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Tuesday, January 31, 2012

Newt: "This Is Not a Right Wing Country"

At The Hill, Cameron Joseph reports on Newt Gingrich's occasional support for moderate-to-liberal Republicans over conservatives.  Though he is currently emphasizing his conservative credentials, he has often spoken of a big tent.  From his address to the Southern Republican Leadership Conference, Raleigh, North Carolina, March 30, 1990:
Now, it is important to understand where we're at.  We are, in terms of a center right coalition -- and understand carefully want I just said.  This is not a right wing country. This is a center right country. And it is a coalition. and that means we have to get used to fighting ourselves at times and we have to recognize that as a majority, we are in the business of conflict management. We are not in the business of conflict resolution. You only resolve conflict by kicking people out and that means you become a minority. So if you intend to be a majority, you have to be willing to live with a lot of conflict because that is the nature of a majority. And you have got to be cheerful about fighting each other. It is like having a giant family picnic where 60 percent of the country shows up and somebody says, "And what would you like to have to drink?" And you are bound to have arguments over the answers. But in that frame work, if we learn to love each other a little bit, we are potentially the decisive governing force in the United States which is the decisive governing society on the planet.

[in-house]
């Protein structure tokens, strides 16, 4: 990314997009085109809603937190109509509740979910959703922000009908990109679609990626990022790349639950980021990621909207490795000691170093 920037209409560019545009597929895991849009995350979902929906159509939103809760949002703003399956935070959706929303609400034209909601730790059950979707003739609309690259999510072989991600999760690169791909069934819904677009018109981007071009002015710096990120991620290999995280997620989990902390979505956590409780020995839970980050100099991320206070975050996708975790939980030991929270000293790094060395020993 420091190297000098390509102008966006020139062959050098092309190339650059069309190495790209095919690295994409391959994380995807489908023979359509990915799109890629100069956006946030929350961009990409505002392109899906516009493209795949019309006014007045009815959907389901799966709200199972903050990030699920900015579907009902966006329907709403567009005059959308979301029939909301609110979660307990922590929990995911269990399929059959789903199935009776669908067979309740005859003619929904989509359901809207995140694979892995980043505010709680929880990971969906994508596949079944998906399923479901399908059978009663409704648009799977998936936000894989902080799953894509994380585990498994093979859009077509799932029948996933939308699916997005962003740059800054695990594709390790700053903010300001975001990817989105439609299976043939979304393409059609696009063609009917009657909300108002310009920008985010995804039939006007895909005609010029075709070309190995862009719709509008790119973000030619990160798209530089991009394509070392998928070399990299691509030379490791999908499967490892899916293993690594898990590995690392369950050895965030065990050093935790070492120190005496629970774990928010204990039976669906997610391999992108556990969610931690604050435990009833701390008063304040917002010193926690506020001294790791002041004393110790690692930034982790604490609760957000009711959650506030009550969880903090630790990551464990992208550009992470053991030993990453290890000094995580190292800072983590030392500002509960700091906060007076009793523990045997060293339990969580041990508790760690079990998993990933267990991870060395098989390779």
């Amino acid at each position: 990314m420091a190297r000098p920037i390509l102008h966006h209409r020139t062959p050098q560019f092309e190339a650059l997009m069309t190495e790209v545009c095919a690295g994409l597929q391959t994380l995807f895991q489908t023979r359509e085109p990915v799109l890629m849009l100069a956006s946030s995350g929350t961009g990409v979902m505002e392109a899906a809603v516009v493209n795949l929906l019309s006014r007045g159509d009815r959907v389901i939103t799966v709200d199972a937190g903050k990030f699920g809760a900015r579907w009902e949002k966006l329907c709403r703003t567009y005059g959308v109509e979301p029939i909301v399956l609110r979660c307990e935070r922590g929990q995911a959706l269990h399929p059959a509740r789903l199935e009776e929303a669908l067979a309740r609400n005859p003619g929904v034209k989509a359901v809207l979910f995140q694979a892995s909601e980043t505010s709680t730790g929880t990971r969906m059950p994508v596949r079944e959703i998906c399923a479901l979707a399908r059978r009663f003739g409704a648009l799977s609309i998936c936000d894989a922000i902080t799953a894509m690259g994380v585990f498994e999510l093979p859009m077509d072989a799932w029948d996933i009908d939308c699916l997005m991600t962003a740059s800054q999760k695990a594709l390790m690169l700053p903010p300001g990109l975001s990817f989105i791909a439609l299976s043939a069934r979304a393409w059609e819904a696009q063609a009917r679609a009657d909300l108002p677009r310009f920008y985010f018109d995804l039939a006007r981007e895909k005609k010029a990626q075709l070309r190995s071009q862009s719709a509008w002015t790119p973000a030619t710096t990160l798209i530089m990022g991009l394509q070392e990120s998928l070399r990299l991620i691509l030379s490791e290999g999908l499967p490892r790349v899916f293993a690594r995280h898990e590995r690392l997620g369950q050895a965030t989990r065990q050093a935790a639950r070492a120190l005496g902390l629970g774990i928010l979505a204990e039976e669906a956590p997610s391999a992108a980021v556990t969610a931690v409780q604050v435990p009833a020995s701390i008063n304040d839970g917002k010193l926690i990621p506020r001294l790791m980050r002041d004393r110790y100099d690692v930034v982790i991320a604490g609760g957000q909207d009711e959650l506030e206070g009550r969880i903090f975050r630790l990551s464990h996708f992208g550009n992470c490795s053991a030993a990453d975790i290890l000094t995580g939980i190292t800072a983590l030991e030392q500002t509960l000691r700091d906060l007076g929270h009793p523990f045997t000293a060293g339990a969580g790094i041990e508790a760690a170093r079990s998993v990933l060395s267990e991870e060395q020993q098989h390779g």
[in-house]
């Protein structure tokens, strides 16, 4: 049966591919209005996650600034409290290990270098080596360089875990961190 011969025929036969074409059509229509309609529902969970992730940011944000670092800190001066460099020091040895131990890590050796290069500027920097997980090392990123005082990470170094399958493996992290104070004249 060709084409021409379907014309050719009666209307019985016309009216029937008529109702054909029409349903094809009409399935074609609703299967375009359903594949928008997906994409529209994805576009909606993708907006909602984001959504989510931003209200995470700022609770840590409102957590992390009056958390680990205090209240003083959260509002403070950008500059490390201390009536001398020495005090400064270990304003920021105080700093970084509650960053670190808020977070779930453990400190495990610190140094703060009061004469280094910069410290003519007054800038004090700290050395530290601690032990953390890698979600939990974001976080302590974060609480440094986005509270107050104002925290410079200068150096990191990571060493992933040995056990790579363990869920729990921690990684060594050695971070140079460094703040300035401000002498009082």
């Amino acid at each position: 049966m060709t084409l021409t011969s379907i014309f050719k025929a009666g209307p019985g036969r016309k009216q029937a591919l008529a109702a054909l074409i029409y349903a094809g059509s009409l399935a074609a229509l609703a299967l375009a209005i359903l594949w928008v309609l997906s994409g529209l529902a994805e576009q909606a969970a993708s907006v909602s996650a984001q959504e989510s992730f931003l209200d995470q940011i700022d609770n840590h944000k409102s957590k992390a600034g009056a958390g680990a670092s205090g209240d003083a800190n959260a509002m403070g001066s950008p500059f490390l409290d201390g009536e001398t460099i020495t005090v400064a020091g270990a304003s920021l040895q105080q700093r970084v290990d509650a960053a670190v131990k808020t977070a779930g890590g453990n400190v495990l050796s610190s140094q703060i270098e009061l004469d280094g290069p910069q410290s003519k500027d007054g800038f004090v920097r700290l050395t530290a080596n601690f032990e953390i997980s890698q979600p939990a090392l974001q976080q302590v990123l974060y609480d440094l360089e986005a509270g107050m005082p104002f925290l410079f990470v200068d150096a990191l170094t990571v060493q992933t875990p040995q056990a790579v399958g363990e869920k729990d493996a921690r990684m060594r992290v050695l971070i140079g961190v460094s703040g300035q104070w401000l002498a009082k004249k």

In 2009, he had this exchange with Greta Van Susteren about a special election in upstate New York: 
 MR. GINGRICH: ... Dede Scozzafava is endorsed by the National Rifle Association for her 2nd Amendment position, has signed the no tax increase pledge, voted against the Democratic governor's big-spending budget, is against the cap-and-trade tax increase on energy, is against the Obama health plan, and will vote for John Boehner, rather than Nancy Pelosi, to be Speaker. Now, that's adequately conservative in an upstate New York district. And on other issues, she's about where the former Republican, McHugh, was. So I say to my many conservative friends who suddenly decided that, whether they're from Minnesota or Alaska or Texas, they know more than the upstate New York Republicans? I don't think so. And I don't think it's a good precedent. And I think if this third-party candidate takes away just enough votes to elect the Democrat, then we will have strengthened Nancy Pelosi. 
MS. VAN SUSTEREN: What is it that they have identified as why they think the independent candidate -- 
MR. GINGRICH: Well, there's no question, on social policy, she's a liberal Republican. 
MS. VAN SUSTEREN: On such as abortion? 
MR. GINGRICH: On such as abortion, gay marriage, which means that she's about where Rudy Giuliani was when he became mayor, and yet Rudy Giuliani was a great mayor. And so this idea that we're suddenly going to establish litmus tests, and all across the country, we're going to purge the party of anybody who doesn't agree with us 100 percent, that guarantees Obama's reelection. That guarantees Pelosi is Speaker for life. I mean, I think that is a very destructive model for the Republican Party.